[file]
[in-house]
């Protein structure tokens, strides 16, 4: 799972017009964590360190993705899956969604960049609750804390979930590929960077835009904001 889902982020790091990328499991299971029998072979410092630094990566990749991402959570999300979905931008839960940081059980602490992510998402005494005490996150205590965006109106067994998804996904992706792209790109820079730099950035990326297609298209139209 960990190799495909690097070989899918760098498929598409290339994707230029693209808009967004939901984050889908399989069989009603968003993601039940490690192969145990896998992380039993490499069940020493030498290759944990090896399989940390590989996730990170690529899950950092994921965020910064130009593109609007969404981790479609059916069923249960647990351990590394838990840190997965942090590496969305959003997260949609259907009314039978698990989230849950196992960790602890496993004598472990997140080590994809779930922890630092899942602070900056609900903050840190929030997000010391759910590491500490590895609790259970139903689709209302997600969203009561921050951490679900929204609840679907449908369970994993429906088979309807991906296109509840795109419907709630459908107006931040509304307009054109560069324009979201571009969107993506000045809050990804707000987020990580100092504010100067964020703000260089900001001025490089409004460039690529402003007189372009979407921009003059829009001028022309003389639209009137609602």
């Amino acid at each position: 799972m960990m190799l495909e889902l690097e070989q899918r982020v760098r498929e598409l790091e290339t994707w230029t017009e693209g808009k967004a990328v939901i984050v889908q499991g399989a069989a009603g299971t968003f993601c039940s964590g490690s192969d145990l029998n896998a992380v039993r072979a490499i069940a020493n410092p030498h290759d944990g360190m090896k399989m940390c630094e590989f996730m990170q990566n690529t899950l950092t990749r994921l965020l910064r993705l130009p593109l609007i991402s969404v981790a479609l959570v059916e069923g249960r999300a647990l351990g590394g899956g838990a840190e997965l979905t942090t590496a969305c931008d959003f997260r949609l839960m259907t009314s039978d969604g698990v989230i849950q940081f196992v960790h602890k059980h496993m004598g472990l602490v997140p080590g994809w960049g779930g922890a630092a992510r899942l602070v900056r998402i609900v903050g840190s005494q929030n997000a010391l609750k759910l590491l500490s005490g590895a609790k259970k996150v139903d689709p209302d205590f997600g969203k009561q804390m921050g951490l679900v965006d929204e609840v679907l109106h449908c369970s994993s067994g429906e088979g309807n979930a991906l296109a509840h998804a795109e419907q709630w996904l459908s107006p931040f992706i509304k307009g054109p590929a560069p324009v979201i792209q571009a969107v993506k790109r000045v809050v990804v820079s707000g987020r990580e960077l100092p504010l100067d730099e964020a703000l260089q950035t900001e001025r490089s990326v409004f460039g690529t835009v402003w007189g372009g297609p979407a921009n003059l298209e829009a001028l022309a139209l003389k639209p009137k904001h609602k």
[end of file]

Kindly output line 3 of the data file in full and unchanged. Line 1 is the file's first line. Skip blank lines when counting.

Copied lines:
């Amino acid at each position: 799972m960990m190799l495909e889902l690097e070989q899918r982020v760098r498929e598409l790091e290339t994707w230029t017009e693209g808009k967004a990328v939901i984050v889908q499991g399989a069989a009603g299971t968003f993601c039940s964590g490690s192969d145990l029998n896998a992380v039993r072979a490499i069940a020493n410092p030498h290759d944990g360190m090896k399989m940390c630094e590989f996730m990170q990566n690529t899950l950092t990749r994921l965020l910064r993705l130009p593109l609007i991402s969404v981790a479609l959570v059916e069923g249960r999300a647990l351990g590394g899956g838990a840190e997965l979905t942090t590496a969305c931008d959003f997260r949609l839960m259907t009314s039978d969604g698990v989230i849950q940081f196992v960790h602890k059980h496993m004598g472990l602490v997140p080590g994809w960049g779930g922890a630092a992510r899942l602070v900056r998402i609900v903050g840190s005494q929030n997000a010391l609750k759910l590491l500490s005490g590895a609790k259970k996150v139903d689709p209302d205590f997600g969203k009561q804390m921050g951490l679900v965006d929204e609840v679907l109106h449908c369970s994993s067994g429906e088979g309807n979930a991906l296109a509840h998804a795109e419907q709630w996904l459908s107006p931040f992706i509304k307009g054109p590929a560069p324009v979201i792209q571009a969107v993506k790109r000045v809050v990804v820079s707000g987020r990580e960077l100092p504010l100067d730099e964020a703000l260089q950035t900001e001025r490089s990326v409004f460039g690529t835009v402003w007189g372009g297609p979407a921009n003059l298209e829009a001028l022309a139209l003389k639209p009137k904001h609602k």